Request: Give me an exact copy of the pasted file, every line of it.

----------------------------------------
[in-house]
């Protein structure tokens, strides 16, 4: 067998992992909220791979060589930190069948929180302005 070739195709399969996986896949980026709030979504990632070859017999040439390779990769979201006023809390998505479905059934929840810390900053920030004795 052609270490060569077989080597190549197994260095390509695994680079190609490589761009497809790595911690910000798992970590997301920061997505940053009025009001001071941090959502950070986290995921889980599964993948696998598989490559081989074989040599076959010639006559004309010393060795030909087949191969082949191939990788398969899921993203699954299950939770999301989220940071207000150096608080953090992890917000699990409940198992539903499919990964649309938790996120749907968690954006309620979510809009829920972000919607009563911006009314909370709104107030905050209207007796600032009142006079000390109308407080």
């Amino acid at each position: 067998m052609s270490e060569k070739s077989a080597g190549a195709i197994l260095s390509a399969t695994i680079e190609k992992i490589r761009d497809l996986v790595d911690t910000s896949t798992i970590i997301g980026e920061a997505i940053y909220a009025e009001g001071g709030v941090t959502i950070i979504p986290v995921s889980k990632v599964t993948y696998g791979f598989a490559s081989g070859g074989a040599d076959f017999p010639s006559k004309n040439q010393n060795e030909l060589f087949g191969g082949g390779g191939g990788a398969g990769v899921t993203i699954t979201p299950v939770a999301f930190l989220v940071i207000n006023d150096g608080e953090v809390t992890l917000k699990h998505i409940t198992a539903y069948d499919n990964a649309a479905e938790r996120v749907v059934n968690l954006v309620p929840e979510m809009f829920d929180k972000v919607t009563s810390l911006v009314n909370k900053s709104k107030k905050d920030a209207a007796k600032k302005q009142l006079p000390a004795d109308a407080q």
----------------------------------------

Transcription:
[in-house]
């Protein structure tokens, strides 16, 4: 067998992992909220791979060589930190069948929180302005 070739195709399969996986896949980026709030979504990632070859017999040439390779990769979201006023809390998505479905059934929840810390900053920030004795 052609270490060569077989080597190549197994260095390509695994680079190609490589761009497809790595911690910000798992970590997301920061997505940053009025009001001071941090959502950070986290995921889980599964993948696998598989490559081989074989040599076959010639006559004309010393060795030909087949191969082949191939990788398969899921993203699954299950939770999301989220940071207000150096608080953090992890917000699990409940198992539903499919990964649309938790996120749907968690954006309620979510809009829920972000919607009563911006009314909370709104107030905050209207007796600032009142006079000390109308407080």
């Amino acid at each position: 067998m052609s270490e060569k070739s077989a080597g190549a195709i197994l260095s390509a399969t695994i680079e190609k992992i490589r761009d497809l996986v790595d911690t910000s896949t798992i970590i997301g980026e920061a997505i940053y909220a009025e009001g001071g709030v941090t959502i950070i979504p986290v995921s889980k990632v599964t993948y696998g791979f598989a490559s081989g070859g074989a040599d076959f017999p010639s006559k004309n040439q010393n060795e030909l060589f087949g191969g082949g390779g191939g990788a398969g990769v899921t993203i699954t979201p299950v939770a999301f930190l989220v940071i207000n006023d150096g608080e953090v809390t992890l917000k699990h998505i409940t198992a539903y069948d499919n990964a649309a479905e938790r996120v749907v059934n968690l954006v309620p929840e979510m809009f829920d929180k972000v919607t009563s810390l911006v009314n909370k900053s709104k107030k905050d920030a209207a007796k600032k302005q009142l006079p000390a004795d109308a407080q």